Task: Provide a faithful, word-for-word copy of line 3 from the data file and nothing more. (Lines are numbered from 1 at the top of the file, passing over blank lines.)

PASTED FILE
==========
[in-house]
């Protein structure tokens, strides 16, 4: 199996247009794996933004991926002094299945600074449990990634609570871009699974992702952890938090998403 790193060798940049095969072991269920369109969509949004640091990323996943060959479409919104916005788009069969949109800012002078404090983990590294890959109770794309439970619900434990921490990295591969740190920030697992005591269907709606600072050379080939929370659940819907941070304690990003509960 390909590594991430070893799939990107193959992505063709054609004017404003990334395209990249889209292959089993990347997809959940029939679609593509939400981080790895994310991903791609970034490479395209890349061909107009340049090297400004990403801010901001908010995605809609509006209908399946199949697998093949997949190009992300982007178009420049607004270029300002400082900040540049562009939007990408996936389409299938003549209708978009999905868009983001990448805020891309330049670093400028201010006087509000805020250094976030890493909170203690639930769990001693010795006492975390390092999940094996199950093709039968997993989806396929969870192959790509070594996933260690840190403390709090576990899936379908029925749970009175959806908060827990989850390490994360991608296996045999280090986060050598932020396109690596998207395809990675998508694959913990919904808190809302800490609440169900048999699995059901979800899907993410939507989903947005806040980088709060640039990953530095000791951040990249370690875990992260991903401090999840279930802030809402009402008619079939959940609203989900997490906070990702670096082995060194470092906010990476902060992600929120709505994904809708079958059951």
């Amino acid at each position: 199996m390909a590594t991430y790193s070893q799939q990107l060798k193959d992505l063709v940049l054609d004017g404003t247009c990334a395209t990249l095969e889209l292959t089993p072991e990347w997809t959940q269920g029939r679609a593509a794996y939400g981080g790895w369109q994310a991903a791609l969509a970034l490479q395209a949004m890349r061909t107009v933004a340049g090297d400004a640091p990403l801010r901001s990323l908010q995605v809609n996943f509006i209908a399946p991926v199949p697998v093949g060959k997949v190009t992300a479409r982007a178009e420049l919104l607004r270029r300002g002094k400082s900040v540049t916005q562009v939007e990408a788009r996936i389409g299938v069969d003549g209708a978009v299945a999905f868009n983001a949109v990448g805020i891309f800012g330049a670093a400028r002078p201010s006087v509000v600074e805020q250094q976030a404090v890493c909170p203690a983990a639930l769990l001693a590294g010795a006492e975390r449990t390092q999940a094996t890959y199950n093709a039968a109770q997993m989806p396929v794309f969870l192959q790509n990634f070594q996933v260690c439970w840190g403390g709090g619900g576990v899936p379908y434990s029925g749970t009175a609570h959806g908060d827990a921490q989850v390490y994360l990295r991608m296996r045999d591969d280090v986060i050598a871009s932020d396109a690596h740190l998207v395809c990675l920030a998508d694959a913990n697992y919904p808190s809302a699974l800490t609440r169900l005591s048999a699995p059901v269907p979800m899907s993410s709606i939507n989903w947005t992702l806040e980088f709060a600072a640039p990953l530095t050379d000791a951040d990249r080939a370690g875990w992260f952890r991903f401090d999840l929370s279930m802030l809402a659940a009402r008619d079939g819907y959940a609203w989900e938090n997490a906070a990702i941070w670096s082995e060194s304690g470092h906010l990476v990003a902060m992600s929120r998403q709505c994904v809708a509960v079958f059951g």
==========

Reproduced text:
């Amino acid at each position: 199996m390909a590594t991430y790193s070893q799939q990107l060798k193959d992505l063709v940049l054609d004017g404003t247009c990334a395209t990249l095969e889209l292959t089993p072991e990347w997809t959940q269920g029939r679609a593509a794996y939400g981080g790895w369109q994310a991903a791609l969509a970034l490479q395209a949004m890349r061909t107009v933004a340049g090297d400004a640091p990403l801010r901001s990323l908010q995605v809609n996943f509006i209908a399946p991926v199949p697998v093949g060959k997949v190009t992300a479409r982007a178009e420049l919104l607004r270029r300002g002094k400082s900040v540049t916005q562009v939007e990408a788009r996936i389409g299938v069969d003549g209708a978009v299945a999905f868009n983001a949109v990448g805020i891309f800012g330049a670093a400028r002078p201010s006087v509000v600074e805020q250094q976030a404090v890493c909170p203690a983990a639930l769990l001693a590294g010795a006492e975390r449990t390092q999940a094996t890959y199950n093709a039968a109770q997993m989806p396929v794309f969870l192959q790509n990634f070594q996933v260690c439970w840190g403390g709090g619900g576990v899936p379908y434990s029925g749970t009175a609570h959806g908060d827990a921490q989850v390490y994360l990295r991608m296996r045999d591969d280090v986060i050598a871009s932020d396109a690596h740190l998207v395809c990675l920030a998508d694959a913990n697992y919904p808190s809302a699974l800490t609440r169900l005591s048999a699995p059901v269907p979800m899907s993410s709606i939507n989903w947005t992702l806040e980088f709060a600072a640039p990953l530095t050379d000791a951040d990249r080939a370690g875990w992260f952890r991903f401090d999840l929370s279930m802030l809402a659940a009402r008619d079939g819907y959940a609203w989900e938090n997490a906070a990702i941070w670096s082995e060194s304690g470092h906010l990476v990003a902060m992600s929120r998403q709505c994904v809708a509960v079958f059951g």